Thanks for your comment!

  2. January 17, 2012 11:16 am

    Where’s my opening door? I’m stuck in a corridor!!

    Great post, sometimes bad (or seemingly bad) things can have good consequences.

    • January 17, 2012 2:16 pm

      I feel your pain…right now I, too, feel like I’m stuck in a corridor…but with doors that are not only closed, but dead-bolted locked and barricaded from the inside 😦

      But keep your chin up and the doors will open! The optimist in me (that goes in hiding now and again) is trying to remain present and I am only going to wish good things and open doors for you!

      • January 17, 2012 3:37 pm

        I feel just like that and my optimist is hiding right now too. We’ll both have open doors and good things soon I’m sure.

        • January 18, 2012 8:36 am

          I love that blog 🙂 In my case, I don’t want any doors to open just yet. There are times when the door needs to remain bolted, locked down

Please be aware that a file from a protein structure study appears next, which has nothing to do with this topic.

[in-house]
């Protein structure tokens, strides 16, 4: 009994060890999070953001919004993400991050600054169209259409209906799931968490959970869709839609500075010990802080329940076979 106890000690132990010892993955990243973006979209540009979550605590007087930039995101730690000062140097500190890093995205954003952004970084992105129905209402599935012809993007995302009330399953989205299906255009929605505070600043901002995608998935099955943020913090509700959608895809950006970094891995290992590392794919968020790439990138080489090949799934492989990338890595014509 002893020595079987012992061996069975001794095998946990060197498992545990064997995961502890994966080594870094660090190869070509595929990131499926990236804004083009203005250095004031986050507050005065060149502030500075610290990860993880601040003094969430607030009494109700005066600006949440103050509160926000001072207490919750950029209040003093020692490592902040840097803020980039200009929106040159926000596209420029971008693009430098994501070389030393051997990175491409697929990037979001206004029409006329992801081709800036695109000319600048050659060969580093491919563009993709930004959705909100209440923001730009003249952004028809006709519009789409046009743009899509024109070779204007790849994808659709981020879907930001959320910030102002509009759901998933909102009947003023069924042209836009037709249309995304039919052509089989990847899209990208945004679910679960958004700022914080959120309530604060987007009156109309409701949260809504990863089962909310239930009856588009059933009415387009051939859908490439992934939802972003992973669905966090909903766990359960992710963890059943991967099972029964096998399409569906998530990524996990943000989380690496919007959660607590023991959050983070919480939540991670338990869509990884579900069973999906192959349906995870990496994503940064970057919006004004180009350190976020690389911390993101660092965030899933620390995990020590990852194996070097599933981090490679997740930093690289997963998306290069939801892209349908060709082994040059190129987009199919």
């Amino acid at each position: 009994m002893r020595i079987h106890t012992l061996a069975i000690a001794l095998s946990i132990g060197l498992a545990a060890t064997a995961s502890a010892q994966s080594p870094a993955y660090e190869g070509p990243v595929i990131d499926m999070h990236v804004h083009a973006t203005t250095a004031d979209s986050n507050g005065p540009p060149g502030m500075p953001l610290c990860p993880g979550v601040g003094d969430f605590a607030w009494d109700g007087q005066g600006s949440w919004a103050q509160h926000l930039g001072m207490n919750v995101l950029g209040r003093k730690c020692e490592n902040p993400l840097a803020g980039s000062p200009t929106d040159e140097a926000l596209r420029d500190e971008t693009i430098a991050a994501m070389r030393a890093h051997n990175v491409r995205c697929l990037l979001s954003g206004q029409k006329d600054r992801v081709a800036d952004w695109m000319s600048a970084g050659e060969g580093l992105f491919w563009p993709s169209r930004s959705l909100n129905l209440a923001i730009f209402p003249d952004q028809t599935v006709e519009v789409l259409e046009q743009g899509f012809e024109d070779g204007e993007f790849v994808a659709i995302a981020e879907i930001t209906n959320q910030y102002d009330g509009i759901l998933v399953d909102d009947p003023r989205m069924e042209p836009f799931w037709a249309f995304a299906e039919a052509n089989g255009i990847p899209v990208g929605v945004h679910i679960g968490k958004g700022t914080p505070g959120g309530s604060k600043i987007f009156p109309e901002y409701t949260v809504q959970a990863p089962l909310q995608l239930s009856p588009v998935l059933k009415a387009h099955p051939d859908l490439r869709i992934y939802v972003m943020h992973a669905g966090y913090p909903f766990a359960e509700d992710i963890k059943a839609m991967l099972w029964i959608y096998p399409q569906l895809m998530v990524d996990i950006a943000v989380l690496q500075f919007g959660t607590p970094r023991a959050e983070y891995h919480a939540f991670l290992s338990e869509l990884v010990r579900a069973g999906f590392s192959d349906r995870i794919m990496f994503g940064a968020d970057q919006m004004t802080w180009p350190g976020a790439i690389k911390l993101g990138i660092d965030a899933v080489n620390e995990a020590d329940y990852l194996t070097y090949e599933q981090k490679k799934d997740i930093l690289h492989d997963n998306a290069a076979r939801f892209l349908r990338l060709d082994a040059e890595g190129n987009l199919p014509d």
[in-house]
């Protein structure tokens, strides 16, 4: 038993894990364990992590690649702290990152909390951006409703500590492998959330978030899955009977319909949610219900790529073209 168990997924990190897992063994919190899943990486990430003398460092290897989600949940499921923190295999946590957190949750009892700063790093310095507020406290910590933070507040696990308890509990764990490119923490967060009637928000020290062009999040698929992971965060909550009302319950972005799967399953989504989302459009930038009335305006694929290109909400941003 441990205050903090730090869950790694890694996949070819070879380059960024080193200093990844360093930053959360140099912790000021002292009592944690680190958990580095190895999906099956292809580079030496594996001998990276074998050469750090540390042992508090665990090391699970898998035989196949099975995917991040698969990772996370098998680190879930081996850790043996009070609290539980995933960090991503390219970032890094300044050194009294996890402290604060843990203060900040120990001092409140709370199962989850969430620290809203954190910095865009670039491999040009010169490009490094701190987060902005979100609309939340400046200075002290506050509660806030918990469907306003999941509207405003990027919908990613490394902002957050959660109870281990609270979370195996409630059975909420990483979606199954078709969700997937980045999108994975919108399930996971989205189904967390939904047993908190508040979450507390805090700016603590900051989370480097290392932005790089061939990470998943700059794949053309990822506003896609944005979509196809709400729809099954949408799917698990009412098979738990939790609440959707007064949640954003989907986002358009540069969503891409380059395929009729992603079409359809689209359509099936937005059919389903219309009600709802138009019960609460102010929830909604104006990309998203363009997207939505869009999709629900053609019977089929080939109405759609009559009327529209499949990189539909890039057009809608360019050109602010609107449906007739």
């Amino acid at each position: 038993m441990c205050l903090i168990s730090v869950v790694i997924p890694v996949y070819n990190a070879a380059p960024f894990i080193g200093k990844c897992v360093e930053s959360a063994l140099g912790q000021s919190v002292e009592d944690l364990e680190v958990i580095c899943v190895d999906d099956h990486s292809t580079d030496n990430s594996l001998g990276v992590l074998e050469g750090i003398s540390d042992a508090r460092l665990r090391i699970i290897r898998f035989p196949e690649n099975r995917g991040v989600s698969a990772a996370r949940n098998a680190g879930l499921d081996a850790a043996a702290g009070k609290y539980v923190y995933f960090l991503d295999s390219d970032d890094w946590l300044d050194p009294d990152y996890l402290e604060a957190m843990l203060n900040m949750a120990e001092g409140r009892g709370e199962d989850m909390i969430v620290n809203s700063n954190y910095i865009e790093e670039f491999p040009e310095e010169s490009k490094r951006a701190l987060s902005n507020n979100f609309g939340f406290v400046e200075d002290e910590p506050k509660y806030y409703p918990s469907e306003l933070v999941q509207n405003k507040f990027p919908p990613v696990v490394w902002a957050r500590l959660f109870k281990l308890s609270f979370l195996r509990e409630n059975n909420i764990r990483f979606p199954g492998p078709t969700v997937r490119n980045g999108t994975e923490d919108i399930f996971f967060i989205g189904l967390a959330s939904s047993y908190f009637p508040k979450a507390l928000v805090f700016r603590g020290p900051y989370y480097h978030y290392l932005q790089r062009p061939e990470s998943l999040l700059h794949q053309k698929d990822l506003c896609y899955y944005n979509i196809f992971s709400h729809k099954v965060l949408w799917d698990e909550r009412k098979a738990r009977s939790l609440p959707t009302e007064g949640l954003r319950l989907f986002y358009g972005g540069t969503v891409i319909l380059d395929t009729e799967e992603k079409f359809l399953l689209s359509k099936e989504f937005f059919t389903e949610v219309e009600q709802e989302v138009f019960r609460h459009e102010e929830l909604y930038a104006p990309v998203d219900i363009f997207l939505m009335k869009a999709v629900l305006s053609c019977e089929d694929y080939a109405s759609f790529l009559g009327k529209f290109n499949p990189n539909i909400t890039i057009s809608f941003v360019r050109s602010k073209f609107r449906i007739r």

3. January 18, 2012 8:57 am

    Great post, Amy! Way to find the positive in a frustrating situation. And a cool friendship began! Here’s hoping that positive outlook will carry into 2012 for you – hoping wonderful things are in store. 🙂

    • January 18, 2012 9:45 am

      Thank you! It’s one of the few moments in my life when a good result was the outcome of something ‘bad’. Hoping the same to you, my friend, in 2012!!! xoxo

  4. January 18, 2012 9:43 am

    @nubianprincess25: You are so right. Sometimes it’s a great thing to leave doors closed (for a little while) so we can look into ourselves and figure out exactly what is going on in our own heads/hearts without the distractions of open doors. But please don’t let the doors remain locked for too long or you’ll simply miss out on life and the world and people out there 🙂